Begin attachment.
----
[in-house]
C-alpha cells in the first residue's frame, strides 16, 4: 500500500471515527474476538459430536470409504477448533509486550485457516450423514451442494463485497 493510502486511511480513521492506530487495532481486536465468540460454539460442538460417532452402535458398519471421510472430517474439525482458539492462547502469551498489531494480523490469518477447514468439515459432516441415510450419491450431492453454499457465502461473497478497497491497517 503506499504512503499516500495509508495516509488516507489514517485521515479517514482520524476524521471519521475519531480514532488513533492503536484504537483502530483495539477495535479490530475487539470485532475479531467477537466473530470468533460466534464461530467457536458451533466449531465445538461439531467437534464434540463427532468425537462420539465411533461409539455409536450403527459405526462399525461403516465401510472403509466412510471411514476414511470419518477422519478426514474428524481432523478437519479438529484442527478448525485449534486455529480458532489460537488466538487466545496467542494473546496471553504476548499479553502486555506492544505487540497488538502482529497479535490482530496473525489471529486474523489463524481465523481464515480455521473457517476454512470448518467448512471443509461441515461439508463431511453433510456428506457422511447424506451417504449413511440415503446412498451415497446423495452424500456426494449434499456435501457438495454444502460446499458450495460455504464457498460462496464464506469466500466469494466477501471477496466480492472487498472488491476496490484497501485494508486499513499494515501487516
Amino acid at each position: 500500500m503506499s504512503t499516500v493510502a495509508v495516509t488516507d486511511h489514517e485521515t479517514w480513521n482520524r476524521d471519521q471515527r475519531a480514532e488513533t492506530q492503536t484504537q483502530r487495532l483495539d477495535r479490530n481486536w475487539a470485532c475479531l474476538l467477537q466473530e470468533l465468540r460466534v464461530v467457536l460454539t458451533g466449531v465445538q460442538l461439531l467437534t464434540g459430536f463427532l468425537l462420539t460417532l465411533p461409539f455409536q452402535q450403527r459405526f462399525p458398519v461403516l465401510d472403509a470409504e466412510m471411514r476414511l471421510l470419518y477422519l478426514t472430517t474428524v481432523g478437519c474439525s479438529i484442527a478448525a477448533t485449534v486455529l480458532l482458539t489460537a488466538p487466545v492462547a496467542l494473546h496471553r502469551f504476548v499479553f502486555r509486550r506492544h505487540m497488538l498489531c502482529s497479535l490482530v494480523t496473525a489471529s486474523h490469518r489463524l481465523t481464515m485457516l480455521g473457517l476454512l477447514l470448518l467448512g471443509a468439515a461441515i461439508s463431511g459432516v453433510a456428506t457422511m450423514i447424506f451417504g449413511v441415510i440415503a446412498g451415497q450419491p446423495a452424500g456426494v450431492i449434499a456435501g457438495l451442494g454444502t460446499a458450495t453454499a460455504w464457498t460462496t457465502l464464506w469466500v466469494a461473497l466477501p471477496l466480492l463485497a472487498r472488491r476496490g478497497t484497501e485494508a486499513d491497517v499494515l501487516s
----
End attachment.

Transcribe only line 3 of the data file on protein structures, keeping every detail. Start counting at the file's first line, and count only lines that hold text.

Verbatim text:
Amino acid at each position: 500500500m503506499s504512503t499516500v493510502a495509508v495516509t488516507d486511511h489514517e485521515t479517514w480513521n482520524r476524521d471519521q471515527r475519531a480514532e488513533t492506530q492503536t484504537q483502530r487495532l483495539d477495535r479490530n481486536w475487539a470485532c475479531l474476538l467477537q466473530e470468533l465468540r460466534v464461530v467457536l460454539t458451533g466449531v465445538q460442538l461439531l467437534t464434540g459430536f463427532l468425537l462420539t460417532l465411533p461409539f455409536q452402535q450403527r459405526f462399525p458398519v461403516l465401510d472403509a470409504e466412510m471411514r476414511l471421510l470419518y477422519l478426514t472430517t474428524v481432523g478437519c474439525s479438529i484442527a478448525a477448533t485449534v486455529l480458532l482458539t489460537a488466538p487466545v492462547a496467542l494473546h496471553r502469551f504476548v499479553f502486555r509486550r506492544h505487540m497488538l498489531c502482529s497479535l490482530v494480523t496473525a489471529s486474523h490469518r489463524l481465523t481464515m485457516l480455521g473457517l476454512l477447514l470448518l467448512g471443509a468439515a461441515i461439508s463431511g459432516v453433510a456428506t457422511m450423514i447424506f451417504g449413511v441415510i440415503a446412498g451415497q450419491p446423495a452424500g456426494v450431492i449434499a456435501g457438495l451442494g454444502t460446499a458450495t453454499a460455504w464457498t460462496t457465502l464464506w469466500v466469494a461473497l466477501p471477496l466480492l463485497a472487498r472488491r476496490g478497497t484497501e485494508a486499513d491497517v499494515l501487516s